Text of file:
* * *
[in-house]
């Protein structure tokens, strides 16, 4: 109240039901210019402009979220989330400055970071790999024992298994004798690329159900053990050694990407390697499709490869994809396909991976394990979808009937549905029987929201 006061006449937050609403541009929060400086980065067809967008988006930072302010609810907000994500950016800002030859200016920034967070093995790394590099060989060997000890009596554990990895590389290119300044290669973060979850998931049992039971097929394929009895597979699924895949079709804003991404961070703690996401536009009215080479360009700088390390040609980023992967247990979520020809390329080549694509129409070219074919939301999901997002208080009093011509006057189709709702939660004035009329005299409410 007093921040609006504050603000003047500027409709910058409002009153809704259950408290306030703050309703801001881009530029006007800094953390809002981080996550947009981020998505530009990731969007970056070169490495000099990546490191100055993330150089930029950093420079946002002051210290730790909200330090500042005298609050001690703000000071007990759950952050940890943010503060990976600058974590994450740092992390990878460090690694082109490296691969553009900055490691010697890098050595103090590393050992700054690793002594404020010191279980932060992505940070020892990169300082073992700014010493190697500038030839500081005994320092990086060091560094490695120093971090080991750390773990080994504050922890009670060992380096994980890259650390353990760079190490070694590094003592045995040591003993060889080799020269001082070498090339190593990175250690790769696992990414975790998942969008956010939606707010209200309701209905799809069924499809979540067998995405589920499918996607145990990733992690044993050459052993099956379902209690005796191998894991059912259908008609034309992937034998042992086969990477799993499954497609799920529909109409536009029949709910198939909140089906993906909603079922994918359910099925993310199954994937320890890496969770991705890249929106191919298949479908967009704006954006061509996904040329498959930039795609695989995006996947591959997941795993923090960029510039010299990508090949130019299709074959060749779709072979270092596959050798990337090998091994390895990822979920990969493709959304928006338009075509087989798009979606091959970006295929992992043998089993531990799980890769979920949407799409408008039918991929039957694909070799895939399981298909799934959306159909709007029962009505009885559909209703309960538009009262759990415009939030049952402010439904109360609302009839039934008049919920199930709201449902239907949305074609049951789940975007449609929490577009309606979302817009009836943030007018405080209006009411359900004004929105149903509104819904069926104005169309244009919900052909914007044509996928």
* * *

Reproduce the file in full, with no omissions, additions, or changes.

[in-house]
């Protein structure tokens, strides 16, 4: 109240039901210019402009979220989330400055970071790999024992298994004798690329159900053990050694990407390697499709490869994809396909991976394990979808009937549905029987929201 006061006449937050609403541009929060400086980065067809967008988006930072302010609810907000994500950016800002030859200016920034967070093995790394590099060989060997000890009596554990990895590389290119300044290669973060979850998931049992039971097929394929009895597979699924895949079709804003991404961070703690996401536009009215080479360009700088390390040609980023992967247990979520020809390329080549694509129409070219074919939301999901997002208080009093011509006057189709709702939660004035009329005299409410 007093921040609006504050603000003047500027409709910058409002009153809704259950408290306030703050309703801001881009530029006007800094953390809002981080996550947009981020998505530009990731969007970056070169490495000099990546490191100055993330150089930029950093420079946002002051210290730790909200330090500042005298609050001690703000000071007990759950952050940890943010503060990976600058974590994450740092992390990878460090690694082109490296691969553009900055490691010697890098050595103090590393050992700054690793002594404020010191279980932060992505940070020892990169300082073992700014010493190697500038030839500081005994320092990086060091560094490695120093971090080991750390773990080994504050922890009670060992380096994980890259650390353990760079190490070694590094003592045995040591003993060889080799020269001082070498090339190593990175250690790769696992990414975790998942969008956010939606707010209200309701209905799809069924499809979540067998995405589920499918996607145990990733992690044993050459052993099956379902209690005796191998894991059912259908008609034309992937034998042992086969990477799993499954497609799920529909109409536009029949709910198939909140089906993906909603079922994918359910099925993310199954994937320890890496969770991705890249929106191919298949479908967009704006954006061509996904040329498959930039795609695989995006996947591959997941795993923090960029510039010299990508090949130019299709074959060749779709072979270092596959050798990337090998091994390895990822979920990969493709959304928006338009075509087989798009979606091959970006295929992992043998089993531990799980890769979920949407799409408008039918991929039957694909070799895939399981298909799934959306159909709007029962009505009885559909209703309960538009009262759990415009939030049952402010439904109360609302009839039934008049919920199930709201449902239907949305074609049951789940975007449609929490577009309606979302817009009836943030007018405080209006009411359900004004929105149903509104819904069926104005169309244009919900052909914007044509996928």